Guyana, the only English-speaking country in South America, shares borders with Suriname, Venezuela and Brazil. According to 2021 data from the World Population Review, Guyana is the 17th most impoverished nation on the continent. Guyana’s economy relies mostly on its natural resources and has seen great improvements since the discovery of petroleum and gas reservoirs in 2015. However, the COVID-19 pandemic has affected the country socially and economically. Fortunately, foreign aid is contributing to Guyana’s recovery and the safeguarding of its population during COVID-19 in Guyana. Here is some information about the impacts of COVID-19 in Guyana including measures to help the country deal with the pandemic.
The Impacts of COVID-19 in Guyana
Similar to the rest of the world, Guyana has not been exempt from the impacts of COVID-19. By September 19, 2021, Guyana reported a total of 29,553 COVID-19 cases and 725 deaths.
In 2020, the United Nations Development Programme (UNDP) assessed the socioeconomic impacts of the COVID-19 pandemic in Guyana and found alarming results. Telephone survey results indicate that about 10% of respondents cannot access healthcare, mostly because health centers are not equipped with the necessary medical supplies and limited healthcare facilities lead to overcrowding.
Furthermore, almost 60% of respondents reported concerns of not having adequate food during COVID-19 and “22% have skipped meals since the pandemic” began. Spending more than 60% of their income on food supplies is the reality of 18% of respondents. Income cuts affect 20% of respondents, with businesses closing down or “reduced work” accounting for 70% of these income losses. People who have had to dip into their savings due to financial difficulties make up 52% of the respondents and roughly 70% of “households indicated a need for priority assistance, including cash, food and hygiene products.” The financial impacts of COVID-19 impact women-headed households the most as 76% required financial help.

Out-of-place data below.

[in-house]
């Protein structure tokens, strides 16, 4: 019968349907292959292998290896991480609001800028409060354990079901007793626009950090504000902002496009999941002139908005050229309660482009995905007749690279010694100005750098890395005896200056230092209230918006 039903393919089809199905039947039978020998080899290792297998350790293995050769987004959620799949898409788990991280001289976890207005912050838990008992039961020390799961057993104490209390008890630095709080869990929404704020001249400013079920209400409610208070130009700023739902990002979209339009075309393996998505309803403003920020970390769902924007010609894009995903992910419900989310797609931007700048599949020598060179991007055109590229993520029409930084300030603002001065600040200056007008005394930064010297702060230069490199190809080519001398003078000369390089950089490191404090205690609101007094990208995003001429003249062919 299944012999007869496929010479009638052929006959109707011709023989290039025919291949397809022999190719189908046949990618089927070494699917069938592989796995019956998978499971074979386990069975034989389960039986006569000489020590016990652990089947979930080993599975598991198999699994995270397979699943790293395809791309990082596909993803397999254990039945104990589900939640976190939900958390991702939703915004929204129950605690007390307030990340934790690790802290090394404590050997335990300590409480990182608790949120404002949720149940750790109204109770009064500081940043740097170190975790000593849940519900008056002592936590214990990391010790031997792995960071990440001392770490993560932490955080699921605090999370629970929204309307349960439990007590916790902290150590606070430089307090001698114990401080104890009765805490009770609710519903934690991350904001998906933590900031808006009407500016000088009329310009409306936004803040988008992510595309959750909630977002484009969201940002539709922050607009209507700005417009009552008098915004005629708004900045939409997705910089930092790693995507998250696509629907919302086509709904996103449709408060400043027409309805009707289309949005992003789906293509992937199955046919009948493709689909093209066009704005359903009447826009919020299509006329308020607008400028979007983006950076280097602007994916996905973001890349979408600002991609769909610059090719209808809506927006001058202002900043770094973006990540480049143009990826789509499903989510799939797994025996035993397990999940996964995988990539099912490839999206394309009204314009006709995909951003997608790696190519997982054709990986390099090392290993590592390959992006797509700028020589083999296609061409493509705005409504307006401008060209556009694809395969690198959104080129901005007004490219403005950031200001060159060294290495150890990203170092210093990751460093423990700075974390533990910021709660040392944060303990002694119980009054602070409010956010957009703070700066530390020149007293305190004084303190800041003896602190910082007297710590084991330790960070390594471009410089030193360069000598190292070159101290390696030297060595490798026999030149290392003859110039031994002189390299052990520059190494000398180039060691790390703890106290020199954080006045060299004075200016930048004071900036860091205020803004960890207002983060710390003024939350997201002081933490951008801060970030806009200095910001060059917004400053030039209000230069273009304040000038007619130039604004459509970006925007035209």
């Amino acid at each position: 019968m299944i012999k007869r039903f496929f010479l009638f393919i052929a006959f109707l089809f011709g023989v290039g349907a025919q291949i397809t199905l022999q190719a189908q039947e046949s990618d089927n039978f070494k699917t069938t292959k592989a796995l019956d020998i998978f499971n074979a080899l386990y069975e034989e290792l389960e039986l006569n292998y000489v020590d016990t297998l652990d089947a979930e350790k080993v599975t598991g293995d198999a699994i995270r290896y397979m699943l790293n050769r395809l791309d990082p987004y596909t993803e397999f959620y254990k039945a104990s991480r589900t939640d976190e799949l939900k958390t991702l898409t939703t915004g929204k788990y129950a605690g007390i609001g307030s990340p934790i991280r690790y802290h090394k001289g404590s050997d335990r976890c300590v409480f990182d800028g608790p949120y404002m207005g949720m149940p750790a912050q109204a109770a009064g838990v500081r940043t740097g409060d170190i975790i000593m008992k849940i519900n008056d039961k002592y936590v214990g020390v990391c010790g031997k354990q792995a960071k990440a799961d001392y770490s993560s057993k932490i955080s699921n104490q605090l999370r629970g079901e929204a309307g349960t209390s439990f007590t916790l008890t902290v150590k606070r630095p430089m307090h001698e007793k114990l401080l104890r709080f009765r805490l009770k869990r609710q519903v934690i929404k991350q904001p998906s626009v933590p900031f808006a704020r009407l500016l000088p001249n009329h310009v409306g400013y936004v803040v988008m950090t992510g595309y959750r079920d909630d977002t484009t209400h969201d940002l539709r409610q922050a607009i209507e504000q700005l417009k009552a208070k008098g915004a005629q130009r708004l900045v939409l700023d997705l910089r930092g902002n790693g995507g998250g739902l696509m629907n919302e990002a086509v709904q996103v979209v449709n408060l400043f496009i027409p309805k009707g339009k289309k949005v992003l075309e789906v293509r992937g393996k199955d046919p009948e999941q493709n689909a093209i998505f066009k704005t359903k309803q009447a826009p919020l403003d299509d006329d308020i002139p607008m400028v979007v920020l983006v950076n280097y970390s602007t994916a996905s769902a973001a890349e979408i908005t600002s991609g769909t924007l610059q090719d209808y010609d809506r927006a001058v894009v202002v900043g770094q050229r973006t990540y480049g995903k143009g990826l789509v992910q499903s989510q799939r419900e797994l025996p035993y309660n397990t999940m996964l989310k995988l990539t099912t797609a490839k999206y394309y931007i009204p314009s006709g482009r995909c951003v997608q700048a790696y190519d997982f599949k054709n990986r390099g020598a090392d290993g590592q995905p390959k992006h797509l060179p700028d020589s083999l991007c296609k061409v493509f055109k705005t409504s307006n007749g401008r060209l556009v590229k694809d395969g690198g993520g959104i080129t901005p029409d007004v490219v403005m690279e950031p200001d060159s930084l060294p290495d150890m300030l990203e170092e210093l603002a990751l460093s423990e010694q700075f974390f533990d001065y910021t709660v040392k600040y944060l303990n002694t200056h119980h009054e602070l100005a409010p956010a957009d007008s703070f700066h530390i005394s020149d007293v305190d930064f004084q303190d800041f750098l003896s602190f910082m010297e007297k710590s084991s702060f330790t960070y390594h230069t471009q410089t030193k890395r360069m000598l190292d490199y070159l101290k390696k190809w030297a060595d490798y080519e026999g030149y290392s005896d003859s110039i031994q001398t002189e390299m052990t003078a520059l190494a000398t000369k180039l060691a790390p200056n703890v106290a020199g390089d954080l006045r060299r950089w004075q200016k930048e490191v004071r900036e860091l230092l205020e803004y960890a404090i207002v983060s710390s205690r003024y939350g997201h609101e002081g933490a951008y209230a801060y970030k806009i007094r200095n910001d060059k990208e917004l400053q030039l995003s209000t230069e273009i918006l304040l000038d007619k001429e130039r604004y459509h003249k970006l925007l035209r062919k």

Foreign Aid Counts
In 2021, Guyana has received three shipments of COVID-19 vaccines from the COVAX Facility — a partnership between “global [nonprofits] and leaders in vaccine development and distribution,” totaling 100,800 doses. France has also donated 19,200 extra doses to Guyana. These numbers together represent approximately 23% of all doses administered up until September 2021 when the same percentage of people had been fully vaccinated and 44% had at least started the vaccination protocol.
In June 2021, the World Bank approved $6 million in financial aid for the Guyana COVID-19 Emergency Response Project. This aid is not only for the purchase of vaccines but also for awareness-raising efforts and overall improvements in the country’s health system.
Finally, the United States has been one of the major allies improving Guyana’s situation, donating $1.3 million to aid Guyana’s COVID-19 response. The global superpower also benefits from helping Guyana stabilize socially and economically since the two countries have strong bilateral economic relations; the nations rely heavily on each other for imports and exports of goods, for example. In August 2021, the U.S. also shipped 146,250 cost-free Pfizer vaccine doses to the country. Guyana’s Ministry of Health stated that it has enough doses to immunize all Guyanese adults thanks to its foreign “friends.” Widespread vaccination is essential in fighting the global pandemic and reducing social-economic instability.
Guyana’s economy has been growing exponentially since the discovery of oil and gas reserves on its coast. However, the pandemic has impacted the well-being of a great part of the population with widespread job losses, income cuts and difficulties accessing healthcare, among other challenges. Foreign aid plays an essential role in Guyana’s path to recovery, mostly by accelerating immunization and promoting the improvement of the country’s health system. The United States is one of Guyana’s main donors and partners, benefiting directly from Guyana’s upturn.
– Iasmine Oliveira